The Dalai Lama needs a screwdriver…

Read biographies of His Holiness The 14th Dalai Lama and you will be told of his many lecture tours and of his inspirational speaking. I have spent some time seeking out his pronouncements and, although I have discovered some excellent aphorisms, actual speeches on line in English are relatively rare. In Tokyo on 6 November, 2012, he addressed an audience of Japanese scientists to open a two-day dialogue on “Buddhist Inner Science and External Science”. He was speaking in English, and begins at 3:20.

For a man whose life is dedicated to matters of the spirit, HH is famously fascinated by mechanical matters. It is said that when he was a boy he repaired a movie projector without the aid of a manual. To this day he repairs watches for a hobby, and has been quoted as declaring that had he not been a monk he would have liked to have been an engineer. I mention this because if I were advising him I would tap into that interest.

He needs to understand and follow a relatively simple range of speaking principles that are – as it were – mechanical.

My admittedly sketchy impression of his life is one of being publicly fawned upon while privately retreating into contemplation, meditation and deep thought. In that latter environment ideas and concepts fly on strong wings unhampered by the need for articulation; but then taking them and trying to deliver them to an audience by merely voicing a stream of consciousness is not enough. Nowhere near enough.

The trouble is that no one among the fawning courtiers appears to have told him.

Dare I say that this speech is excruciatingly boring? We can’t blame it on a slight language barrier; others cope with that better. It’s partly those huge pauses which are not dramatic flavour-enhancers but more a case of “what shall I say next?” or “how am I going to put this next bit?”. Mostly I think it’s the flitting around disjointed themes with all the agility of a butterfly on crutches.

There’s no discernible narrative, or if there is I lost it on one of the numerous times I dropped off; and without that thread the audience’s attention is as manipulable as a herd of cats.

For me this is a speaking disaster, made particularly frustrating because all the best ingredients are there. He has masses to say that deserves to be said: he scorns paper: he has the inner calm that nearly everyone else craves. Oh for three hours with him! In that time I could transform his speaking beyond recognition, without compromising any of that lovely, jolly, avuncular character.

I need to go and lie down in a darkened room!

Ron Finley plays a blinder.

I came across this TED TALK. The speaker is Ron Finley. He’s a fashion designer.

Before the greeting applause has died down comes the first sentence. “I live in South Central”. That’s ethos if I want you to look at my glossary page. And the ethos continues till we reach a glorious pair of sentences,

South Central Los Angeles, home of the drive-through and the drive-by. The funny thing is the drive-throughs are killing more people than the drive-bys…

This man has grabbed my interest by the throat, and satisfies my curiosity immediately by explaining that the biggest killer in his neighbourhood is obesity.

So the story unfolds, and the beauty is that it is a story. How I urge people to build a speech on a structure that creates a narrative thread! It makes it much easier to deliver and much more digestible to receive.

Needless to say, Finley shoots this entirely from the hip – look at the empty hands in that picture! – and restricts his visual slides to only those that will enhance the narrative. The speech is around 10 minutes long (the last minute is a message from the sponsor). It’s a beautiful and exemplary piece of speaking; and rather than steal any more of your time I’d prefer to let you simply enjoy it.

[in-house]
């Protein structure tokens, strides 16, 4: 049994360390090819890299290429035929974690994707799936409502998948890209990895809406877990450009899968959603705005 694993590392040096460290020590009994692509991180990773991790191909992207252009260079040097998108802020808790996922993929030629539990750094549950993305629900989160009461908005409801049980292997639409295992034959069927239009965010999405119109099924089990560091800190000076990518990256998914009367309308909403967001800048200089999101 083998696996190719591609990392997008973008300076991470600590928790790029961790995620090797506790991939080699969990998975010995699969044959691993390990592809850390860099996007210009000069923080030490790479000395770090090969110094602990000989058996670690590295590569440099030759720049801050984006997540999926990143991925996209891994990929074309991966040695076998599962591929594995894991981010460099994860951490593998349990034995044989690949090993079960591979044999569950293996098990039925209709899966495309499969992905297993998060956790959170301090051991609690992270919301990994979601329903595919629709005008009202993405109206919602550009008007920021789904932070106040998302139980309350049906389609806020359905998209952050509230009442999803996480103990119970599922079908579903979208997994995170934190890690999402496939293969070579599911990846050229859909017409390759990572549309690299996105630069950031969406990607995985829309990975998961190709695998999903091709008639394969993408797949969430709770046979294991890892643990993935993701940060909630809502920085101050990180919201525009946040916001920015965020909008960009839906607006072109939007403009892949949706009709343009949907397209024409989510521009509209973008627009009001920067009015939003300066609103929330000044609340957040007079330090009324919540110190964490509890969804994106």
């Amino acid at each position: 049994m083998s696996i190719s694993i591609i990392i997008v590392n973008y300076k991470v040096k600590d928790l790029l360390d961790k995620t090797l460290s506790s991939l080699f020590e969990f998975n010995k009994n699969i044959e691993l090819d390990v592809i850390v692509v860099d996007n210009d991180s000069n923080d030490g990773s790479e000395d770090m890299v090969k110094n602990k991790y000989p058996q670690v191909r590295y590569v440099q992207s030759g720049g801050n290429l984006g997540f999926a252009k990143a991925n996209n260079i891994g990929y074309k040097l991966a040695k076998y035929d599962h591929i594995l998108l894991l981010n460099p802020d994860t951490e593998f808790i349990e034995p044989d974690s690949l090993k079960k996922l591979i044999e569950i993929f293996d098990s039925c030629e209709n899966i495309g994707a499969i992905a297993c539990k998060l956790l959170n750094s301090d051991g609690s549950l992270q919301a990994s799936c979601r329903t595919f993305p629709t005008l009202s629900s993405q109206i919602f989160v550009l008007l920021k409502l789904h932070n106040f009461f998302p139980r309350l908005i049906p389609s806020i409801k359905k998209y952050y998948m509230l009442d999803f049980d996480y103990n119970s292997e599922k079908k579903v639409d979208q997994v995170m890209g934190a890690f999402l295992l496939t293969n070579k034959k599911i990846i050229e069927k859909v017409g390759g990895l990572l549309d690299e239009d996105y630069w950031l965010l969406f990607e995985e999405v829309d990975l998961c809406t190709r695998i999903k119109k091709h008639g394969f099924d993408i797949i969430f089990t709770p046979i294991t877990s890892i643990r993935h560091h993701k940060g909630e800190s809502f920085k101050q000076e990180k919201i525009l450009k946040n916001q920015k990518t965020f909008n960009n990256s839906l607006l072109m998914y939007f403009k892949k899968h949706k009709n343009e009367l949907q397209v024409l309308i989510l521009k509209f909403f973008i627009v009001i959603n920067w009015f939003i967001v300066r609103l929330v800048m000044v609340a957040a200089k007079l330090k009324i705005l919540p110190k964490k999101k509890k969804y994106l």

Except … I really can’t resist doffing my rhetor hat long enough to observe that this story gives the lie to the fiction we are frequently fed by officialdom and their cheerleaders in the media, namely that The State and Society are one and the same. Here we have a story of a community bypassing officialdom, and helping itself in a manner that is positive, logical, beautiful and which officialdom vehemently opposed till they saw votes in it.


Diana, Princess of Wales. A study in confidence.

HRH Charles Prince of Wales and Lady Diana Spencer were married on 29 July, 1981. It is an easy date for me to remember because my second child was due to be born then at St Thomas’ Hospital in London, and we were given a special telephone number to use in order to get a police escort through the huge crowds if necessary. In the event my son announced his arrival just before dawn two days later, and we drove to the hospital through deserted streets.

Nearly eight years later on 18 May, 1989, Princess Diana made a speech for the charity, Turning Point. The subject was what was then called substance abuse.

The princess starts speaking at 1:58. You will want to go straight there, because the introduction by Nick Ross is virtually inaudible and anyway chopped up and garbled in this video (which is a relief because the little we can hear is not as good as a professional should be).

Too much of this speech is a copybook example of ghastly talking-headism and also dreadful over-enunciation. She is reading a script to which she may have applied some editing, but which she almost certainly didn’t write because she is evidently unhappy with much of the phrasing. The script is mainly in written, rather than spoken, English; she is reading it very badly with much of the phrasing and emphases wildly awry; too much of her enunciation sounds as if every – word – came – individually – wrapped; and apparently no one among her armies of advisers even knew how she should manipulate the actual paper. It is disastrous; I feel very sorry for her, and want to give her advisers a good kicking.